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Authors Guild to Maintain Vigilance in these “Not Normal” Times

“The chief glory of every people arises from its authors.”

—Samuel Johnson


NEW YORK, NY, February 3, 2017—There are times in a democracy when writers have a particularly important role to play, and this is one. Given the contested and confusing public discourse that surrounds us, we need more than ever the thoughtful, long-form writing that fiction and non-fiction authors alike provide. Writers help us better understand our world, both present and past, by shining a light on seen and unseen truths. The recent appearance on bestseller lists of dystopian literature such as 1984, Brave New World, It Can’t Happen Here, and The Handmaid’s Tale reminds us that the novelists, poets, and critics who give imaginative shape to our experience are indispensable in our current political climate. A free society treasures its writers for this important role.

The Authors Guild exists to ensure that writers continue to play their role in our culture and our democracy. Founded by writers for writers, we’ve been the collective voice of American authors since 1912 and have worked to protect working writers through the turbulence of the last century. We supported authors through two world wars, helped writers obtain federal employment during the Great Depression, and helped protect members who were blacklisted during the McCarthy era.

We are and always have been a nonpartisan organization. Our members represent the broad sweep of American authorship and include writers of every political persuasion. We do not endorse candidates for election and we have worked with every administration and every Congress since our founding. But these are not normal times.

The Authors Guild will not countenance impediment to the free flow of information; we will not remain silent in the face of attacks on free expression and freedom of movement. We are committed to ensuring that the diverse voices of today’s writers can be heard. When an issue affects authors’ livelihoods or the ability to write freely, we bring to bear our 100-year history of advocating for writers’ interests on Capitol Hill, in the literary community, to the public at large, and in the courtroom. The Authors Guild does not just speak out on important issues of the day, we act: when writers are silenced or their rights curtailed, the Guild takes action, including legal action, to make meaningful change. We are presently working on retaining funding for the NEA and NEH and providing visa assistance to foreign writers.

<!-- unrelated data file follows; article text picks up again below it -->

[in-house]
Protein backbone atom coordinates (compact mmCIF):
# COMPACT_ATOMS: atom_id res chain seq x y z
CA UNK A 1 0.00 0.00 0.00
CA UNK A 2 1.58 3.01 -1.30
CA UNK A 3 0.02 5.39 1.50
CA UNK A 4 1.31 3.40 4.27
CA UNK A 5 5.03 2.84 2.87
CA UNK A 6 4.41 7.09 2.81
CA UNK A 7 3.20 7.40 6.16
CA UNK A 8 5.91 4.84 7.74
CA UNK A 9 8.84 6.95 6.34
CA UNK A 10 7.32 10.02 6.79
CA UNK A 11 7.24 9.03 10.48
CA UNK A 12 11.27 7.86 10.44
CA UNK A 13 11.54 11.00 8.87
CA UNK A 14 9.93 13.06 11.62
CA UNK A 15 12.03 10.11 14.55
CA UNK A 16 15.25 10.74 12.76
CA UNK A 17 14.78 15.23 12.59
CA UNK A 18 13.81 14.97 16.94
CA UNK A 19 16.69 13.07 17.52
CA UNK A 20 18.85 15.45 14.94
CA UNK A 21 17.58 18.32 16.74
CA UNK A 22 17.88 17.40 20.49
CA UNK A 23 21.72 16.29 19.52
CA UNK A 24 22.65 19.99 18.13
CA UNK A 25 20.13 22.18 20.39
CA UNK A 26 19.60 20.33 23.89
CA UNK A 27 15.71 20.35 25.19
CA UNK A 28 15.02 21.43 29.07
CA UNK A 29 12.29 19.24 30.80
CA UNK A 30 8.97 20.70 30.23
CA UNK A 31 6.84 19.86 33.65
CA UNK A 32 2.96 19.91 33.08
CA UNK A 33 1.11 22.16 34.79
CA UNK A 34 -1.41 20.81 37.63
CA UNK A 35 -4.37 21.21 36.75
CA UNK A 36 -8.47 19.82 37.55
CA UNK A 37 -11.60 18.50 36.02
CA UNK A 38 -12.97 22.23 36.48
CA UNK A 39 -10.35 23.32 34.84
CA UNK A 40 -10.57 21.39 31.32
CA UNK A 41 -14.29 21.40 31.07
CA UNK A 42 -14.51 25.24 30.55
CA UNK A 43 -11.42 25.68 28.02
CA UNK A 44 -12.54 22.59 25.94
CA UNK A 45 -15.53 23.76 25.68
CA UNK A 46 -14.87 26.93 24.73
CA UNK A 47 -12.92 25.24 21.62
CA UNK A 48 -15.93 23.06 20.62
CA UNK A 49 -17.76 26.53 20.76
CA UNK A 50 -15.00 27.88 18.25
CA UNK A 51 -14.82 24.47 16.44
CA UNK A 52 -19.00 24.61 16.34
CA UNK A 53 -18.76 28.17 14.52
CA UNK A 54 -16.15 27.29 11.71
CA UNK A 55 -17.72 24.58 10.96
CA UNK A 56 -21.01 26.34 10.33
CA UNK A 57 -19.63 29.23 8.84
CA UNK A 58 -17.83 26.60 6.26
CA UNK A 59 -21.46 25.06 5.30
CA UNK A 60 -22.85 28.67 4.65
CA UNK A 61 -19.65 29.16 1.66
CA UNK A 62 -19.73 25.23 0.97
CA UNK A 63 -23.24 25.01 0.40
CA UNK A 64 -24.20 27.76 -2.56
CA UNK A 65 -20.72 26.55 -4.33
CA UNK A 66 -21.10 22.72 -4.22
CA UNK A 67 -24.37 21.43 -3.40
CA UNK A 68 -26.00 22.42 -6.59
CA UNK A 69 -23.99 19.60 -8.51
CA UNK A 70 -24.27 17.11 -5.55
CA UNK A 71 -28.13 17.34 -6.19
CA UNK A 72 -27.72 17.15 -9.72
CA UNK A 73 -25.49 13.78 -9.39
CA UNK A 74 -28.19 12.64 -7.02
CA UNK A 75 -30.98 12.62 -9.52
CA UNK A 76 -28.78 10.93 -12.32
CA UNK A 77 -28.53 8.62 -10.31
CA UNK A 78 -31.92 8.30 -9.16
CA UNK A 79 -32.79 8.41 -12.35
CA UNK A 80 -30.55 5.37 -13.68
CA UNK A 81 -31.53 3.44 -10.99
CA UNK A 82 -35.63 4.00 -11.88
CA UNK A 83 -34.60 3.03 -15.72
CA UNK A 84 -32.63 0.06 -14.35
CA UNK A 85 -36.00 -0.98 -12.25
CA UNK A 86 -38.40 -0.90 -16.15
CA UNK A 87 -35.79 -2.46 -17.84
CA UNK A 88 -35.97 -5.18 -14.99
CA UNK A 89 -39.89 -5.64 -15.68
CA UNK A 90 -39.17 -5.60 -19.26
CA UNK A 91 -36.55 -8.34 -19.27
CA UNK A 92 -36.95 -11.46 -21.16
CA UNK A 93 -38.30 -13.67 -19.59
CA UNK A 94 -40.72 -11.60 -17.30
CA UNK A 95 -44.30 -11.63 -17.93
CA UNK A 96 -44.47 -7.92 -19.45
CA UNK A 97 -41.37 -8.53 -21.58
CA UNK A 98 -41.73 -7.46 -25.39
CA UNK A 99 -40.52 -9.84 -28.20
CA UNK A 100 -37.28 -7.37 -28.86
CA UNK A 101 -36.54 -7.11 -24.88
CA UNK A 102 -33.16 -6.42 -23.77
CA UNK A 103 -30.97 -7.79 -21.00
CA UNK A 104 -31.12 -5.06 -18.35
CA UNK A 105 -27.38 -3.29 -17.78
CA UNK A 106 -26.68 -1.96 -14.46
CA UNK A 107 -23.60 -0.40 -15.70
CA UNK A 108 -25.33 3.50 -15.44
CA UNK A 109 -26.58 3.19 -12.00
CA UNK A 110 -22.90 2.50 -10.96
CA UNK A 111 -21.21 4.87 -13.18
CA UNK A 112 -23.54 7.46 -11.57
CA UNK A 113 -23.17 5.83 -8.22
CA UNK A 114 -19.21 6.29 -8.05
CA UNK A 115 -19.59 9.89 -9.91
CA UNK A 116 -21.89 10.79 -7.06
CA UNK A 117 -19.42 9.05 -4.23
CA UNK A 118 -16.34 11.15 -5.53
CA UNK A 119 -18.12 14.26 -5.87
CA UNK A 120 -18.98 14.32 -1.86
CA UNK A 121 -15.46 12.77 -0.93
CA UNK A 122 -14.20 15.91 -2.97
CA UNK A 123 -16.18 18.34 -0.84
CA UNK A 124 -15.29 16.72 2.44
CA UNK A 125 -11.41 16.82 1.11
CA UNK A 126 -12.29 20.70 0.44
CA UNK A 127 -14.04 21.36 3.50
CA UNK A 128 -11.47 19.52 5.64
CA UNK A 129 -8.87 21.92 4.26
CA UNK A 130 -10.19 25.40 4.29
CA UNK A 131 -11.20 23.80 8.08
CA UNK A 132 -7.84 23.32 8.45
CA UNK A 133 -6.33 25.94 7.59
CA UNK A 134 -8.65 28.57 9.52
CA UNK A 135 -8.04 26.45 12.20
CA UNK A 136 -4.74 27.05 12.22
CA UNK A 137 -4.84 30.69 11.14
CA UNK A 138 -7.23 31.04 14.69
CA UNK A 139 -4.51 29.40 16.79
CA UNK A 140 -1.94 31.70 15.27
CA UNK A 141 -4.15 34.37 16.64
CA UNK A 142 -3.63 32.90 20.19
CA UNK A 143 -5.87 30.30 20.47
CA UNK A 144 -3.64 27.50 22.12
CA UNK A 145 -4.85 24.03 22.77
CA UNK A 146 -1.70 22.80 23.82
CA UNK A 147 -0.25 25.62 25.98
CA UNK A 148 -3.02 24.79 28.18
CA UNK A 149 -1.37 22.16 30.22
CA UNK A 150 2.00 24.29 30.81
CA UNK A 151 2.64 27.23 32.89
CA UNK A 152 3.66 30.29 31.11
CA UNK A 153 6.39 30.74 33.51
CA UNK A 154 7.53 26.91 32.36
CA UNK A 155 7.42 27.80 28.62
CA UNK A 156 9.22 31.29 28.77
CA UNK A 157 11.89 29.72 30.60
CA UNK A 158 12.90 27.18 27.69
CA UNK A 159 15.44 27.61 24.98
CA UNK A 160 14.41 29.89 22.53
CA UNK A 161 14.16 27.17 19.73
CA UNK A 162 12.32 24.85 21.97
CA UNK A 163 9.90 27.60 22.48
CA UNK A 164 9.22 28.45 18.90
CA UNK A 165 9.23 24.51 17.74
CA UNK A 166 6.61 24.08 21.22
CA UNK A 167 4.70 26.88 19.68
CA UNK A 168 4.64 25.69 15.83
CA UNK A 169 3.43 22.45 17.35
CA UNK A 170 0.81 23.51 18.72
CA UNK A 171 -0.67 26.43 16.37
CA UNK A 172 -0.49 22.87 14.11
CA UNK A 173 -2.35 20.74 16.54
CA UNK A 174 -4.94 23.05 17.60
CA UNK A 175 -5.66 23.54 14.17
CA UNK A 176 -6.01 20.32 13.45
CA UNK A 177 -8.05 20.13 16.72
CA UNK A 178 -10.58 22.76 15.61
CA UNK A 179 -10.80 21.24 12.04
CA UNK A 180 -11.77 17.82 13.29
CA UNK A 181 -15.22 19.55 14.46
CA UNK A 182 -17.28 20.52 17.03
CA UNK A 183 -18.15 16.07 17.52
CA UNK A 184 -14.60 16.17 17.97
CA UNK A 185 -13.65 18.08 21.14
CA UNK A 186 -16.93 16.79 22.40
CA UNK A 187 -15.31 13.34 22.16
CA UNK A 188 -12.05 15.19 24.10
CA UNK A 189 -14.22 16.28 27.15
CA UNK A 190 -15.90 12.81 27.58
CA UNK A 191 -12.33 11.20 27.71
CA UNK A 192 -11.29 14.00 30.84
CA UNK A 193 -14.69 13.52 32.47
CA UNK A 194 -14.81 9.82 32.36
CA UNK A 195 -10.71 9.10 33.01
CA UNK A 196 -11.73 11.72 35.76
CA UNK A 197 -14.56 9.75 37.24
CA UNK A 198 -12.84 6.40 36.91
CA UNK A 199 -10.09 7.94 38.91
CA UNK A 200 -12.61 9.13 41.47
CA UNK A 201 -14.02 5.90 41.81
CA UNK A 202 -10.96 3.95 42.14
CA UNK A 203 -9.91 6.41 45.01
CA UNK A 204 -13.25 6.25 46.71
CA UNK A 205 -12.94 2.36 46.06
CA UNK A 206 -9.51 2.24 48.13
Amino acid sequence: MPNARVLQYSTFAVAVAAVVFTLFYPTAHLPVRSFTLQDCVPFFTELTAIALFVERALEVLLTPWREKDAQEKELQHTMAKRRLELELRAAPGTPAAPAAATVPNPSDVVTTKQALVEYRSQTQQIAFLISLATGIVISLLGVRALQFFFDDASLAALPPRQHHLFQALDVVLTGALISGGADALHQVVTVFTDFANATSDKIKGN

Federal funding for the National Endowment for the Arts and the National Endowment for the Humanities is currently under serious threat—despite the fact that the two agencies account for only .002 percent of federal spending and are the only ones that represent our thriving arts culture. These organizations support countless authors, literary organizations, and artistic endeavors. We are working with LitNet (a coalition of nonprofit literary organizations that supports freedom of expression and promotes funding for the literary arts) to make sure this spending cut will not take place. We did this once before in 1995, when together we prevented the defunding of NEA’s grants to individual writers (a success not shared in other arts fields).

Regarding the recent executive order banning travel from seven Muslim countries—which impedes the voices of refugees, writers, and translators from these nations from becoming part of our national dialogue—we’re fighting back here, too, as we will against the proposed cuts to working visas. The Authors Guild is authorized by U.S. Citizenship and Immigration Services to provide consultation letters for writers seeking 0-1 Visas to continue their work in the United States, and our legal department regularly provides them. Our doors are open to all foreign authors who are in need of assistance.

We haven’t stopped fighting for writers, and we won’t stop now.

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